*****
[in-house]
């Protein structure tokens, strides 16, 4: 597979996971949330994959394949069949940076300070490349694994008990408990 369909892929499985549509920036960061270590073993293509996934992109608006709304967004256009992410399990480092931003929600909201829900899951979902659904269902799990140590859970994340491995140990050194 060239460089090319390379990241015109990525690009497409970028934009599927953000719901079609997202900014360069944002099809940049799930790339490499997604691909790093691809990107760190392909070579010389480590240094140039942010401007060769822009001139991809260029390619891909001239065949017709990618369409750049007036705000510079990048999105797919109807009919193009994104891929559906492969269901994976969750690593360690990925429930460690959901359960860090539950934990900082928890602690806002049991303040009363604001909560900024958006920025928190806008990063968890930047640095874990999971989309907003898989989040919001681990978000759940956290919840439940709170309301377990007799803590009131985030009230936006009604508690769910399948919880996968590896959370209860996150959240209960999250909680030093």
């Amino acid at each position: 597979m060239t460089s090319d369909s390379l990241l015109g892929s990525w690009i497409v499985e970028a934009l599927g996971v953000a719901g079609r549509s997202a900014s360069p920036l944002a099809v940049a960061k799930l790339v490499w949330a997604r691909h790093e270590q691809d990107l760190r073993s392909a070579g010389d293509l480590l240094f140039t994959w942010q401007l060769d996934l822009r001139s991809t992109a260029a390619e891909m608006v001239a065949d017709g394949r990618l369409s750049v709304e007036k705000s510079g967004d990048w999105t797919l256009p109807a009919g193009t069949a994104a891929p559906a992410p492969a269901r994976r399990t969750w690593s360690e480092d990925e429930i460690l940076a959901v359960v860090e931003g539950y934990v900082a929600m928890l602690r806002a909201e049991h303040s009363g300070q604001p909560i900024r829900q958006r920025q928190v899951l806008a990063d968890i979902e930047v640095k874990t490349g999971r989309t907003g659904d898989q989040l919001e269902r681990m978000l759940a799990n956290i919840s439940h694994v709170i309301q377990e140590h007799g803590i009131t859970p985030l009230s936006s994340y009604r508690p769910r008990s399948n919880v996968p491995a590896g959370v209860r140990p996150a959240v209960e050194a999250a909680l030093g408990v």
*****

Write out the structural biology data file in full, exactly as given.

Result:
[in-house]
């Protein structure tokens, strides 16, 4: 597979996971949330994959394949069949940076300070490349694994008990408990 369909892929499985549509920036960061270590073993293509996934992109608006709304967004256009992410399990480092931003929600909201829900899951979902659904269902799990140590859970994340491995140990050194 060239460089090319390379990241015109990525690009497409970028934009599927953000719901079609997202900014360069944002099809940049799930790339490499997604691909790093691809990107760190392909070579010389480590240094140039942010401007060769822009001139991809260029390619891909001239065949017709990618369409750049007036705000510079990048999105797919109807009919193009994104891929559906492969269901994976969750690593360690990925429930460690959901359960860090539950934990900082928890602690806002049991303040009363604001909560900024958006920025928190806008990063968890930047640095874990999971989309907003898989989040919001681990978000759940956290919840439940709170309301377990007799803590009131985030009230936006009604508690769910399948919880996968590896959370209860996150959240209960999250909680030093």
């Amino acid at each position: 597979m060239t460089s090319d369909s390379l990241l015109g892929s990525w690009i497409v499985e970028a934009l599927g996971v953000a719901g079609r549509s997202a900014s360069p920036l944002a099809v940049a960061k799930l790339v490499w949330a997604r691909h790093e270590q691809d990107l760190r073993s392909a070579g010389d293509l480590l240094f140039t994959w942010q401007l060769d996934l822009r001139s991809t992109a260029a390619e891909m608006v001239a065949d017709g394949r990618l369409s750049v709304e007036k705000s510079g967004d990048w999105t797919l256009p109807a009919g193009t069949a994104a891929p559906a992410p492969a269901r994976r399990t969750w690593s360690e480092d990925e429930i460690l940076a959901v359960v860090e931003g539950y934990v900082a929600m928890l602690r806002a909201e049991h303040s009363g300070q604001p909560i900024r829900q958006r920025q928190v899951l806008a990063d968890i979902e930047v640095k874990t490349g999971r989309t907003g659904d898989q989040l919001e269902r681990m978000l759940a799990n956290i919840s439940h694994v709170i309301q377990e140590h007799g803590i009131t859970p985030l009230s936006s994340y009604r508690p769910r008990s399948n919880v996968p491995a590896g959370v209860r140990p996150a959240v209960e050194a999250a909680l030093g408990v």